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NHS: Condition critical
'On the brink of collapse'
As the government-led health cuts go deeper and as privatisation measures expand, a new report by the Royal College of Physicians (RCP) has warned that the National Health Service is "on the brink of collapse".
With up to £30 billion of cuts being implemented over the next few years the report - Hospitals on the Edge - shows that the number of NHS beds has decreased by over 30% in the past 25 years, despite a 37% increase in emergency admissions.
This widening gap between diminishing resources and demand for services, which began under previous governments, is accelerating under the Con-Dems.
And yet health authorities continue to push the government line of closing Accident and Emergency departments, merging hospitals and substituting 'urgent care' walk-in centres for acute services.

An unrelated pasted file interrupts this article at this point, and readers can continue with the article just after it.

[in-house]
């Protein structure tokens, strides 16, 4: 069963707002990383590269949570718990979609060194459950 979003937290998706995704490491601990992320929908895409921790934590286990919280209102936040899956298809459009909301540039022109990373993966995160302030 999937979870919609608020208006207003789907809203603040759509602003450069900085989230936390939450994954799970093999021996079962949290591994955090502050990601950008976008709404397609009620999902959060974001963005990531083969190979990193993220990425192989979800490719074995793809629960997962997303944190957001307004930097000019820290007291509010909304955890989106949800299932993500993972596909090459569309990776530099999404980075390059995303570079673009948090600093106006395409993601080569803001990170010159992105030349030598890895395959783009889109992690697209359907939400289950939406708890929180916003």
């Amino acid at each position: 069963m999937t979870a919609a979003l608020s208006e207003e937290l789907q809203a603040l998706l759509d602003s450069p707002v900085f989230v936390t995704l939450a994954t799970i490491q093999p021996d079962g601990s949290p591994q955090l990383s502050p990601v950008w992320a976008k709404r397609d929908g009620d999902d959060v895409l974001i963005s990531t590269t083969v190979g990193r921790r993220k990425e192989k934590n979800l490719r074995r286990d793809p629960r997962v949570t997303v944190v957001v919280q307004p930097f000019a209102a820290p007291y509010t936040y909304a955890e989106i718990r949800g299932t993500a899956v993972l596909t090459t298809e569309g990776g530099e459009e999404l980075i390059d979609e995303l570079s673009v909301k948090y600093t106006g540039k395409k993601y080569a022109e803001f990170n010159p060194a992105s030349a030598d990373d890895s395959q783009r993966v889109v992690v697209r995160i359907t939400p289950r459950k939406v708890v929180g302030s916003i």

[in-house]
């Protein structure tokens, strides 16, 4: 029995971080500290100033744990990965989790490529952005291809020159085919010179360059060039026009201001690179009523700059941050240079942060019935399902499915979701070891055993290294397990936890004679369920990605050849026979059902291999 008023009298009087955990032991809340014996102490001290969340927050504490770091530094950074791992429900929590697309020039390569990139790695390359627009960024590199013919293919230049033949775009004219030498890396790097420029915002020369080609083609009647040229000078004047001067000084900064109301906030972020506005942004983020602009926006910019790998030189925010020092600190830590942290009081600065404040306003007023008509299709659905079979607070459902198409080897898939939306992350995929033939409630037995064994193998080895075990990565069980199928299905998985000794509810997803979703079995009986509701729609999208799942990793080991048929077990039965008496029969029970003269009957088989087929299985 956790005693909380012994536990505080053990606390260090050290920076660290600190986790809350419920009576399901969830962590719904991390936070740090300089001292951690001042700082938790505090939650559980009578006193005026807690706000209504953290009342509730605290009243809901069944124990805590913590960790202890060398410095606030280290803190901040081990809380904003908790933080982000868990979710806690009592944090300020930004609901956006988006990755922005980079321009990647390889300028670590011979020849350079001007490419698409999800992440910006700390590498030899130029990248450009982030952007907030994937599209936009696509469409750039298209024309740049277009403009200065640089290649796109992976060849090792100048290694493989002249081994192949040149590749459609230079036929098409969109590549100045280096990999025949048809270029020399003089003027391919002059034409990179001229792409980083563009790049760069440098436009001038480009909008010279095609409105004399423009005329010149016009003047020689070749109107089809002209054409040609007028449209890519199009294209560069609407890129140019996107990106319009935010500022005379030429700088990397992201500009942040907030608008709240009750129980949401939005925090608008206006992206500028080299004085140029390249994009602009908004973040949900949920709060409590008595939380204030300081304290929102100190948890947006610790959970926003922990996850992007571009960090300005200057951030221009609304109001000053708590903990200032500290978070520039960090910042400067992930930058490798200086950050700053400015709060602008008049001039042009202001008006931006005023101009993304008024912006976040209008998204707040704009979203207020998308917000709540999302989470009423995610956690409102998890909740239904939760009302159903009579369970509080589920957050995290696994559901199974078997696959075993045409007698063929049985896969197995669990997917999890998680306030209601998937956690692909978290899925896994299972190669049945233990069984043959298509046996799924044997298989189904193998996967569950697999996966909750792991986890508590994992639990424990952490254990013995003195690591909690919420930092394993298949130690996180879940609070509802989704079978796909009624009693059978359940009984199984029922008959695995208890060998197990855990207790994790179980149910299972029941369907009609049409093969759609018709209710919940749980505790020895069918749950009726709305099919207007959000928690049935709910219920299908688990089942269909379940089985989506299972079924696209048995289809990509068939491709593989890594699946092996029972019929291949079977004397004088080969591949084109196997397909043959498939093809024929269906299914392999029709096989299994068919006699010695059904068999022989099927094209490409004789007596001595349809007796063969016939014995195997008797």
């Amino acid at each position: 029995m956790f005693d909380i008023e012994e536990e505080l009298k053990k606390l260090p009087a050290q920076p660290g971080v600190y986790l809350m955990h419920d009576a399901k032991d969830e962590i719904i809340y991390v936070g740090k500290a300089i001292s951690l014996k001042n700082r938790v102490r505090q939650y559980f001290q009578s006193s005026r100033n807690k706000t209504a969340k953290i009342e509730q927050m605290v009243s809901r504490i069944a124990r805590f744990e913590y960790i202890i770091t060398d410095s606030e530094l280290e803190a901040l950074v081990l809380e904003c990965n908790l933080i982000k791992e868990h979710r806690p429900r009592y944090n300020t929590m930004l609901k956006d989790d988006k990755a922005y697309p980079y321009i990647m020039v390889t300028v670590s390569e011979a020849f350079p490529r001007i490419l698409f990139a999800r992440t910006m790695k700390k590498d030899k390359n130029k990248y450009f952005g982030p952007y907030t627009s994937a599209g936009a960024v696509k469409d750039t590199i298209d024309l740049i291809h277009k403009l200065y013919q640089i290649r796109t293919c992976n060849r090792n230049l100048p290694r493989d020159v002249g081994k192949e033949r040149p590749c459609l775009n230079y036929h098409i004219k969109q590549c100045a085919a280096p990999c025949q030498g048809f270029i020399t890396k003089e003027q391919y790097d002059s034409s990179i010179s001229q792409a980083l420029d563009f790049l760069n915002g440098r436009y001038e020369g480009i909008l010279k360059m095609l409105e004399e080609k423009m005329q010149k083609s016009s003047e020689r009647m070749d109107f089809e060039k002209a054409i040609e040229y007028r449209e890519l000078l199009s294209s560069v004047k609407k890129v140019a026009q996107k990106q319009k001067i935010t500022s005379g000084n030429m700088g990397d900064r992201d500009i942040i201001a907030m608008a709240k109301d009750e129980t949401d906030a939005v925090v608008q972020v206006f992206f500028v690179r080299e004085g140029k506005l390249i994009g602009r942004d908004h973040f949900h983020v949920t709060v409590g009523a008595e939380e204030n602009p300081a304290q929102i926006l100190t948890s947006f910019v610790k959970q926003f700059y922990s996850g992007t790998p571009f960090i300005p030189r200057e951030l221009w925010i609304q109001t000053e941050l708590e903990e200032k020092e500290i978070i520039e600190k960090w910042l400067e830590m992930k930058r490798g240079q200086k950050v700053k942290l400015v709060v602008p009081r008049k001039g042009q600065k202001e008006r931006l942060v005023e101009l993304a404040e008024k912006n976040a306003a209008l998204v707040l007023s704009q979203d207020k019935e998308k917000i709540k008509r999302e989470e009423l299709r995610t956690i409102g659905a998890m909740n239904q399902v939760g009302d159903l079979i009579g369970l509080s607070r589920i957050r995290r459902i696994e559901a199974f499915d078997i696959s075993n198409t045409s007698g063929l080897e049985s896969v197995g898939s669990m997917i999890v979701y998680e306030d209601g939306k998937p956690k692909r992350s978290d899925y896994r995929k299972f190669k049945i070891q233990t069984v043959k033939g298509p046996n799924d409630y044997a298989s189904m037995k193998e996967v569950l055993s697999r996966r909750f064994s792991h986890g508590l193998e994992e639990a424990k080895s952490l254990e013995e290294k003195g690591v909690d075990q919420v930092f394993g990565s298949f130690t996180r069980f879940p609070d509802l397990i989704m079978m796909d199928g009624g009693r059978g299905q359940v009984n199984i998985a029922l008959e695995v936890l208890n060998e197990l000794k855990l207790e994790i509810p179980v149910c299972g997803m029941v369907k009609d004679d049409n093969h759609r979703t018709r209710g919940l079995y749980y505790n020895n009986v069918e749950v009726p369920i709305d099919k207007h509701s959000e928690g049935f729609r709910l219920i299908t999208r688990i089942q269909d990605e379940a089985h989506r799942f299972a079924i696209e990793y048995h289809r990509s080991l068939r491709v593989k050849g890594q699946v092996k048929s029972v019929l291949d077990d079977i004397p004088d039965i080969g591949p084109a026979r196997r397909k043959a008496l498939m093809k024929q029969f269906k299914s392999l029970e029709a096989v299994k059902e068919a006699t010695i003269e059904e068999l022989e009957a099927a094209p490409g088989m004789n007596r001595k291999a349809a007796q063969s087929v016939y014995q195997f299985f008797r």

The RCP's damning report into shrinking NHS resources comes only months after the passage of the almost universally criticised Health and Social Care Act - a piece of legislation designed to drive the final nail into the coffin of the NHS in England with its widespread privatisation measures. Measures, incidentally, which the Labour party had embarked upon in office.
However, it is still possible to pull the NHS back from the precipice of destruction.
A trade union-led campaign, linking up the many local community NHS campaigns, could, through a programme of coordinated industrial action, demonstrations and other protests, pull the rug from under this hated but weak coalition government.
Fightback needed to save public health service
On Saturday 15 September some 3,000 protesters marched, with rallies en route, to converge on Ealing Common, west London, in their campaign to save the A&Es at four local hospitals.
On the same day around 200 marched from Harlesden to Central Middlesex Hospital to oppose north west London NHS' plans for closing the A&E department at Central Middlesex and a number of other hospitals in the area.
And in Woolwich, south London, 150 demonstrators marched against threatened cuts to the Queen Elizabeth Hospital - part of the South London Health Trust which has gone into administration after being bankrupted by exorbitant private finance initiative (PFI) charges.
In The Socialist 19 September 2012:
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